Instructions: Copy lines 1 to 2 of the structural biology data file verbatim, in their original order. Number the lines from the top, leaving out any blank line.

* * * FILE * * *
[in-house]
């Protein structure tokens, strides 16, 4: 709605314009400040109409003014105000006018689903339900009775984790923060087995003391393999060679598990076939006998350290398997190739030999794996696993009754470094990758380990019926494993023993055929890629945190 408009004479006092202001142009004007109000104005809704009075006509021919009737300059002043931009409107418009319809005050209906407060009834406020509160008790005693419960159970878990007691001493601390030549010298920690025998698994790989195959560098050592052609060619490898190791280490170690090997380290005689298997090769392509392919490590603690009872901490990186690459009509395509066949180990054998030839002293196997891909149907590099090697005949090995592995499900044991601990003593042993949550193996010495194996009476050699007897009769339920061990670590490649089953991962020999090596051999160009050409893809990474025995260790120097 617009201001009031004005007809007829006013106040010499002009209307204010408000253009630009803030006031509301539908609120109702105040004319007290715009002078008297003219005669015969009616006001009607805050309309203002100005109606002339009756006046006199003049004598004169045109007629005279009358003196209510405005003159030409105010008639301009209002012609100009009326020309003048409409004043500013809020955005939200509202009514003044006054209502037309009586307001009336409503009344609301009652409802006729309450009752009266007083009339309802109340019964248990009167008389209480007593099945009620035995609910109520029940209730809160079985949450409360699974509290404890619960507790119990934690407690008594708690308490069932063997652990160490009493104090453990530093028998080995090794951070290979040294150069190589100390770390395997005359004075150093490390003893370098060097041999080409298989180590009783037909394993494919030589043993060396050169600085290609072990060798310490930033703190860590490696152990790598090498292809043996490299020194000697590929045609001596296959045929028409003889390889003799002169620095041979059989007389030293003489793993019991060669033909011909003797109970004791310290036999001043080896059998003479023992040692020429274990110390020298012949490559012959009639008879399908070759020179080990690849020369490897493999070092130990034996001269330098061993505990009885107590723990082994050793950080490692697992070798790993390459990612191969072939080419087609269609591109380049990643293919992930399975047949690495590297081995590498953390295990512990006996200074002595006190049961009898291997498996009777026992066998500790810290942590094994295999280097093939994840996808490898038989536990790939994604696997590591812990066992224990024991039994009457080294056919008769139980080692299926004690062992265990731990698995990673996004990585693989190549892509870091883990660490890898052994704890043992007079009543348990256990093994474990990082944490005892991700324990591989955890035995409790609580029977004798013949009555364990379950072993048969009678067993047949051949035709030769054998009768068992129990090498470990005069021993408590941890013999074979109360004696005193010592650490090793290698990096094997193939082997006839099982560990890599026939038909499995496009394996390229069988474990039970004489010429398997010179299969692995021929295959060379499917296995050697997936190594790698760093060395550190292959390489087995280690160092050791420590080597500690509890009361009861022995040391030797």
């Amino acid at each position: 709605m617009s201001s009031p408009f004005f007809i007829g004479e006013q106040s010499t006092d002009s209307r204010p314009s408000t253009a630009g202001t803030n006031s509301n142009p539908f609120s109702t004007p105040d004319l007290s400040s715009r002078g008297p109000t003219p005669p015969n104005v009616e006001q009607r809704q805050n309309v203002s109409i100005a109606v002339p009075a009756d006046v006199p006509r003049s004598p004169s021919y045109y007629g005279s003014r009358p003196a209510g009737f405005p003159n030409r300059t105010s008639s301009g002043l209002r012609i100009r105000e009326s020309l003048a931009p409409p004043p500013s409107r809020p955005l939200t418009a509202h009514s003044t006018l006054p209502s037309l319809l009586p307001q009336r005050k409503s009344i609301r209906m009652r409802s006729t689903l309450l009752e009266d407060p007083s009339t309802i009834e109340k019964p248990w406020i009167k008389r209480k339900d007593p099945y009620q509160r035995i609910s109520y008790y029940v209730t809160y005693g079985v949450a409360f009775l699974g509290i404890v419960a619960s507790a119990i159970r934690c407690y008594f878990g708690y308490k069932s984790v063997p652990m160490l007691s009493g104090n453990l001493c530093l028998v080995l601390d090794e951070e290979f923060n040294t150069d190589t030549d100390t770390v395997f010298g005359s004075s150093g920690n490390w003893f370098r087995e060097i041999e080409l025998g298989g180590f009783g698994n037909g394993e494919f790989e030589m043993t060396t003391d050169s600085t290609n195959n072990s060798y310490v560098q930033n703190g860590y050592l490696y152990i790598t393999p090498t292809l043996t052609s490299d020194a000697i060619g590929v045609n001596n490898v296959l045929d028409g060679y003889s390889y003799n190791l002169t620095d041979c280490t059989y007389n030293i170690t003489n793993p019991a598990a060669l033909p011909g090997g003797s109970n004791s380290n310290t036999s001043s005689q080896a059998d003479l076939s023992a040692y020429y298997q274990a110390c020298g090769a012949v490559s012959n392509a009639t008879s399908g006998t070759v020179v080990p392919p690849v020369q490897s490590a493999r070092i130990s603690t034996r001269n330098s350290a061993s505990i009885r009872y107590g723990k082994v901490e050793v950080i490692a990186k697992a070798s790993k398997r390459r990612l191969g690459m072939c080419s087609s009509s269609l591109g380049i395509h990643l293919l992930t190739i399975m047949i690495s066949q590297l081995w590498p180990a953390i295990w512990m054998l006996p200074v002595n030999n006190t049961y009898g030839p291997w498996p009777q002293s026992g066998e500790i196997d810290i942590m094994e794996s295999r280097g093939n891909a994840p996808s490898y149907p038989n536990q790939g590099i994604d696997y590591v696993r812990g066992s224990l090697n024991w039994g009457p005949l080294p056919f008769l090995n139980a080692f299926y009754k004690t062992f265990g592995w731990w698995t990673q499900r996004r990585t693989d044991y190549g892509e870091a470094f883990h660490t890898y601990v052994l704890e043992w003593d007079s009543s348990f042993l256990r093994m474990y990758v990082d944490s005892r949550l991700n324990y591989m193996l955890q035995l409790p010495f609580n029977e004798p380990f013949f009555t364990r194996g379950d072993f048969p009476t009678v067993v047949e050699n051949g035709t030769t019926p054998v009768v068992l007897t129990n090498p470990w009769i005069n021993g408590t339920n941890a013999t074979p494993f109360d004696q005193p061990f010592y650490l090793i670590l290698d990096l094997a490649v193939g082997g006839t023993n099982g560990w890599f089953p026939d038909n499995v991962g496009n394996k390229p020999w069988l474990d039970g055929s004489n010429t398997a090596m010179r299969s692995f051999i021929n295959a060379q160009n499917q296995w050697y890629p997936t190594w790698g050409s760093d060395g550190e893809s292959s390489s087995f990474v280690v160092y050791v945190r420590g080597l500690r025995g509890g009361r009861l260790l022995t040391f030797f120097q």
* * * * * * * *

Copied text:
[in-house]
């Protein structure tokens, strides 16, 4: 709605314009400040109409003014105000006018689903339900009775984790923060087995003391393999060679598990076939006998350290398997190739030999794996696993009754470094990758380990019926494993023993055929890629945190 408009004479006092202001142009004007109000104005809704009075006509021919009737300059002043931009409107418009319809005050209906407060009834406020509160008790005693419960159970878990007691001493601390030549010298920690025998698994790989195959560098050592052609060619490898190791280490170690090997380290005689298997090769392509392919490590603690009872901490990186690459009509395509066949180990054998030839002293196997891909149907590099090697005949090995592995499900044991601990003593042993949550193996010495194996009476050699007897009769339920061990670590490649089953991962020999090596051999160009050409893809990474025995260790120097 617009201001009031004005007809007829006013106040010499002009209307204010408000253009630009803030006031509301539908609120109702105040004319007290715009002078008297003219005669015969009616006001009607805050309309203002100005109606002339009756006046006199003049004598004169045109007629005279009358003196209510405005003159030409105010008639301009209002012609100009009326020309003048409409004043500013809020955005939200509202009514003044006054209502037309009586307001009336409503009344609301009652409802006729309450009752009266007083009339309802109340019964248990009167008389209480007593099945009620035995609910109520029940209730809160079985949450409360699974509290404890619960507790119990934690407690008594708690308490069932063997652990160490009493104090453990530093028998080995090794951070290979040294150069190589100390770390395997005359004075150093490390003893370098060097041999080409298989180590009783037909394993494919030589043993060396050169600085290609072990060798310490930033703190860590490696152990790598090498292809043996490299020194000697590929045609001596296959045929028409003889390889003799002169620095041979059989007389030293003489793993019991060669033909011909003797109970004791310290036999001043080896059998003479023992040692020429274990110390020298012949490559012959009639008879399908070759020179080990690849020369490897493999070092130990034996001269330098061993505990009885107590723990082994050793950080490692697992070798790993390459990612191969072939080419087609269609591109380049990643293919992930399975047949690495590297081995590498953390295990512990006996200074002595006190049961009898291997498996009777026992066998500790810290942590094994295999280097093939994840996808490898038989536990790939994604696997590591812990066992224990024991039994009457080294056919008769139980080692299926004690062992265990731990698995990673996004990585693989190549892509870091883990660490890898052994704890043992007079009543348990256990093994474990990082944490005892991700324990591989955890035995409790609580029977004798013949009555364990379950072993048969009678067993047949051949035709030769054998009768068992129990090498470990005069021993408590941890013999074979109360004696005193010592650490090793290698990096094997193939082997006839099982560990890599026939038909499995496009394996390229069988474990039970004489010429398997010179299969692995021929295959060379499917296995050697997936190594790698760093060395550190292959390489087995280690160092050791420590080597500690509890009361009861022995040391030797």